The plan for improving the harbour was projected in 1814, and the expense of carrying it into effect was estimated by the late Mr. Nimmo under whose superintendence it was conducted, at £19,385; but from the necessary additions and subsequent improvements, that sum had, in 1821, amounted to £42,500, and in 1832 to £93,236; and it was then found that £15,000 more would be requisite to complete this important work, making a total expenditure of £108,286. The pier, which extends in a north-eastern direction for more than 700 feet, is defended by a breakwater, stretching from Dunmore Head more than 800 feet into the water, varying from four to six fathoms in depth, and presenting towards the sea an inclined plane paved with massive blocks of stone, which breaks the force of the waves before they reach the parapet of the pier, which has an elevation of 70 feet.
The pier and quay are built of a silicious stone quarried in the neighbouring hills, and faced with a fine granite, which after the exhaustion of these quarries, was brought from the county of Carlow. The basin comprises an area of six acres, and is sheltered by the Mole and Dunmore hill from the west and south-west winds, on the north-east by the promontory of Craden Head and on the east by the peninsula of Hook; the depth at the entrance is 15 feet, and at the innermost part 8 feet at the lowest ebb.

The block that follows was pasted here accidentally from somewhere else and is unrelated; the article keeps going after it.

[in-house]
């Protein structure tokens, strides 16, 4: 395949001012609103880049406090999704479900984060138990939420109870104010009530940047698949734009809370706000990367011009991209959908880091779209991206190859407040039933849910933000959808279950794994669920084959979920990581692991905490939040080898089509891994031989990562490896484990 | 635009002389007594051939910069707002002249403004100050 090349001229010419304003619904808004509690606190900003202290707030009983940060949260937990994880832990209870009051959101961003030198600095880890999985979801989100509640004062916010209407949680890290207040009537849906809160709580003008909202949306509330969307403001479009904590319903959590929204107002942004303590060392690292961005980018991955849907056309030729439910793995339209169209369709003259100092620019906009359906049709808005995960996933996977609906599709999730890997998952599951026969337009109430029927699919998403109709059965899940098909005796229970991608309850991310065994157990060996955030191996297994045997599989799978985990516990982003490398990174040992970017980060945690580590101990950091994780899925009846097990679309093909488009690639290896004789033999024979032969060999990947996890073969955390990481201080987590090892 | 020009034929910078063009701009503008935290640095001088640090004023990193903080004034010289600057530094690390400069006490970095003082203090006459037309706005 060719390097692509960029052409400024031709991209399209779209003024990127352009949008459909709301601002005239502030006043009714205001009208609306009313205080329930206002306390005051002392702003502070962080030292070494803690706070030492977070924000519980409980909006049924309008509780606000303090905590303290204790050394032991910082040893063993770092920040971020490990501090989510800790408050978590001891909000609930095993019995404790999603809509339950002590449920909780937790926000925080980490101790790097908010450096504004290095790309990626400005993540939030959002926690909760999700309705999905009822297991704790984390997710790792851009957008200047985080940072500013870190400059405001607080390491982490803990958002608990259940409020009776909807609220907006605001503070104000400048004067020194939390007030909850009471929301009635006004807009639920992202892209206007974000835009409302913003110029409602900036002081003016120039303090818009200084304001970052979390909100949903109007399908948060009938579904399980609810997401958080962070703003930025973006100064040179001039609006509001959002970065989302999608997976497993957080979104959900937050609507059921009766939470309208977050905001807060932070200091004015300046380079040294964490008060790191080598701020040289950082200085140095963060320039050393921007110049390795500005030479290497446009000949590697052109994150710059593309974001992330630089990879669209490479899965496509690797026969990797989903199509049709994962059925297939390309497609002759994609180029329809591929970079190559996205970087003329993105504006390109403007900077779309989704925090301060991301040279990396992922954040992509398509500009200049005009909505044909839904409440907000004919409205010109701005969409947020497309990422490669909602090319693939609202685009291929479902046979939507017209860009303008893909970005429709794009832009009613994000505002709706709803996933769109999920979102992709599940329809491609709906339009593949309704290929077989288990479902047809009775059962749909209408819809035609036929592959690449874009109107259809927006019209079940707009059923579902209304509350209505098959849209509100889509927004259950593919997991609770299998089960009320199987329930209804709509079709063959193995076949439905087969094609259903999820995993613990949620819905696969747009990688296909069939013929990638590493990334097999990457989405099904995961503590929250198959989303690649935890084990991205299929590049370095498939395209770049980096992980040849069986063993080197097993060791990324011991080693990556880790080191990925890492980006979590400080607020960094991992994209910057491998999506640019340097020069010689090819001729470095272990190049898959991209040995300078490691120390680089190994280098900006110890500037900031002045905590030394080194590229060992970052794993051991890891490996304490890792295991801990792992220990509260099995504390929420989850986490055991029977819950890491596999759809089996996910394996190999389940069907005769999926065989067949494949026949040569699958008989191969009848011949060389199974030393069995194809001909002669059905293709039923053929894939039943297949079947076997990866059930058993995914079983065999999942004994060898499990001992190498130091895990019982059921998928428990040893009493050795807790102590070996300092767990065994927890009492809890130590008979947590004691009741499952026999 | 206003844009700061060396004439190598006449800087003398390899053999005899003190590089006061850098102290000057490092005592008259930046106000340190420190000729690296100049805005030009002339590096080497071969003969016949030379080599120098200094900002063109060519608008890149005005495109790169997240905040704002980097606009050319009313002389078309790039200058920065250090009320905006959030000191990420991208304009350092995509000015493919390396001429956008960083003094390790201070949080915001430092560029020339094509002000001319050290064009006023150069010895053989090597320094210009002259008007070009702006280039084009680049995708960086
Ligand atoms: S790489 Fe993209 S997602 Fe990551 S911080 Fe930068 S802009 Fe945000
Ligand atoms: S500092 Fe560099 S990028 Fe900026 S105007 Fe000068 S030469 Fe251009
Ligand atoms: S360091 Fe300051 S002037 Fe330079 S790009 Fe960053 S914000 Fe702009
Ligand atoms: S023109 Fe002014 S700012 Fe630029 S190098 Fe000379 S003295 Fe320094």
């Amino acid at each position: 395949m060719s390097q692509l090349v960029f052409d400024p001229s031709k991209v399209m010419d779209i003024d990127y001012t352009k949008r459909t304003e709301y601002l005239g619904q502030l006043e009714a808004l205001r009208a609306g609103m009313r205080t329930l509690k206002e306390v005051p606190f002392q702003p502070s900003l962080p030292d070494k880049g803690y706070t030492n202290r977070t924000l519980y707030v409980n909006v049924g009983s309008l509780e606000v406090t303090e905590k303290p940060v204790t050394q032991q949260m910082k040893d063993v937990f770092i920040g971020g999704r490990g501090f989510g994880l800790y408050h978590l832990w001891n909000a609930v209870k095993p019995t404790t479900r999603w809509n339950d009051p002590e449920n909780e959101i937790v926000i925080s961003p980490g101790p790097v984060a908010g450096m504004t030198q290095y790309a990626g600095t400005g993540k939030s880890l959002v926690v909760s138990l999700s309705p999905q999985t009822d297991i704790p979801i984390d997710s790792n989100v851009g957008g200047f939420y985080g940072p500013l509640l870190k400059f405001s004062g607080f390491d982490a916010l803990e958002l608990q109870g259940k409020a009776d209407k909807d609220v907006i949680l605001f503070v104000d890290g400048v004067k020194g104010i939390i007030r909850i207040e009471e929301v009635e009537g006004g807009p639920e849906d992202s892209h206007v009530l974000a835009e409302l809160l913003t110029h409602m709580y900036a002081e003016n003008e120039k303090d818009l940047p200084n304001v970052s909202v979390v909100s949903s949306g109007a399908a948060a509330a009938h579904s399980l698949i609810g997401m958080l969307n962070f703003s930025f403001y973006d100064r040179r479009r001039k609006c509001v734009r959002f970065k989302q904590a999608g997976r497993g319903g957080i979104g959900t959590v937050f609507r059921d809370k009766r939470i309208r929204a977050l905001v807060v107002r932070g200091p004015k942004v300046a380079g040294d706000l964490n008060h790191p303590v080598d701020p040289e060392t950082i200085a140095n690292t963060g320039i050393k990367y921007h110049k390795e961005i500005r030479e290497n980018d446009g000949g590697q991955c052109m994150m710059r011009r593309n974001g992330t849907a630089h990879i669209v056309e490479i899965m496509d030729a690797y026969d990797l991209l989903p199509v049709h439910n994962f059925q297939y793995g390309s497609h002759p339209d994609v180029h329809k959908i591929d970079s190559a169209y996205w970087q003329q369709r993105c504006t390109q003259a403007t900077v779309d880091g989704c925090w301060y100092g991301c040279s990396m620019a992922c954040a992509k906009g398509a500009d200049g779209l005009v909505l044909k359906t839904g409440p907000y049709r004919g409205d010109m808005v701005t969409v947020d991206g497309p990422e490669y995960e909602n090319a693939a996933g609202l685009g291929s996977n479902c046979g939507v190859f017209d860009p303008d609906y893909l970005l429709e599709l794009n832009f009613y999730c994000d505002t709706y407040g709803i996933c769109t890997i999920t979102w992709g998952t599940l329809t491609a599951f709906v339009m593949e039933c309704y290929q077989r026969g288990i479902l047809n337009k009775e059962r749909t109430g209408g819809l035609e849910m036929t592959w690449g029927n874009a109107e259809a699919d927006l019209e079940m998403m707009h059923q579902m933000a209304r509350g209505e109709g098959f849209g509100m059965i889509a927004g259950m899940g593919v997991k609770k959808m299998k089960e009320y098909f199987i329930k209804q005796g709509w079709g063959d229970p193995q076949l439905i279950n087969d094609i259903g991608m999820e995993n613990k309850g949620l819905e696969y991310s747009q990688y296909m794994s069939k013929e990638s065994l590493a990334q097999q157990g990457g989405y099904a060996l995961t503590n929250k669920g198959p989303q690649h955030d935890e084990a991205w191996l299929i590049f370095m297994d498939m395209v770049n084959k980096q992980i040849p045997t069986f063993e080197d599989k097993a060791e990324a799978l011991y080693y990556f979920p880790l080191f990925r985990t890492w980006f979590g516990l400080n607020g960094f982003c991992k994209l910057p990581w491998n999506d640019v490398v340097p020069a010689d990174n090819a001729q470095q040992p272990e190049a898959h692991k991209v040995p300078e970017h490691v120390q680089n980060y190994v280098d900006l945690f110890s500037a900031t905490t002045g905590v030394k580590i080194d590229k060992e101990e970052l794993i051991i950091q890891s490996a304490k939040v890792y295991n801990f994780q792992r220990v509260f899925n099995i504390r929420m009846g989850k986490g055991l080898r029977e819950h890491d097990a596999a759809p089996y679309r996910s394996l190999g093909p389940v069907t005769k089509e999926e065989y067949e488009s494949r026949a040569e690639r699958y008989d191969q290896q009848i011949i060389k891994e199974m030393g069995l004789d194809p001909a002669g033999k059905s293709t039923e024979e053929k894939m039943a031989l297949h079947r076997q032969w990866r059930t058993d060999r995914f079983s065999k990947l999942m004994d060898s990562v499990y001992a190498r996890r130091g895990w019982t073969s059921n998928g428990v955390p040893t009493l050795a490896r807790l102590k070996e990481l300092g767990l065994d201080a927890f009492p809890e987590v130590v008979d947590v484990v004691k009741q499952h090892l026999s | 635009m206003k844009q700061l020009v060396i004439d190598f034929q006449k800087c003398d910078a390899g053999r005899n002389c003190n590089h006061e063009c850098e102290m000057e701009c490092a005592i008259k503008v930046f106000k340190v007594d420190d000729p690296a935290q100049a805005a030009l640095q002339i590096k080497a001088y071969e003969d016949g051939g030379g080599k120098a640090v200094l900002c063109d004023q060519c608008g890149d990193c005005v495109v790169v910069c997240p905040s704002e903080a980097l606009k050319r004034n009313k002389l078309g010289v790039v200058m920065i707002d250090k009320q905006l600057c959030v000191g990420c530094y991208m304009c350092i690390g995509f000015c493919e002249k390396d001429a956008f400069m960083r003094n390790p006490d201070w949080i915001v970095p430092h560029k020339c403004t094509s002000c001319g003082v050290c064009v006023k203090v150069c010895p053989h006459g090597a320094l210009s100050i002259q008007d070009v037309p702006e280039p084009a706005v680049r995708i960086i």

At the pier head is a lighthouse, displaying a red light towards the sea, and a bright light up the harbour, which is easily accessible, but it is gradually filling with sand, whence it is in contemplation to remove the mail packet station to the quay of Waterford, thus enabling the post-office to place a superior class of steamers on the line. This is now the station of the mail packets between England and the South of Ireland, and one of four ports for British correspondence. There are four steamers, each of 80-horse power, on this station; the packet with the mail for Milford leaves Dunmore daily at ½ past 6 o'clock in the morning, and on the arrival of the packet from Milford, a coach conveys the mail and passengers from Waterford: the distance between the two ports is 80 miles.
The fishery is still carried on here, in which three hookers of from 14 to 18 ton's burden are employed in the cod and ling fishery in the deep sea, and 30 yawls in the herring and in-shore fishery. Dunmore is also the pilot station for vessels making for Waterford Harbour. The limits of the harbour by the 58th of Geo III., cap. 72, extend from Shannon Point to Ardnamult Point; the duties of the Commissioners of this harbour have been annexed to the Board of Public Works. In the rocks in the bay of Dunmore is a fissure of no great extent, called the Cathedral, and to the west of it, near the promontory of Red Head, is another, called the Bishop's cave, 100 feet in length and 24 feet wide.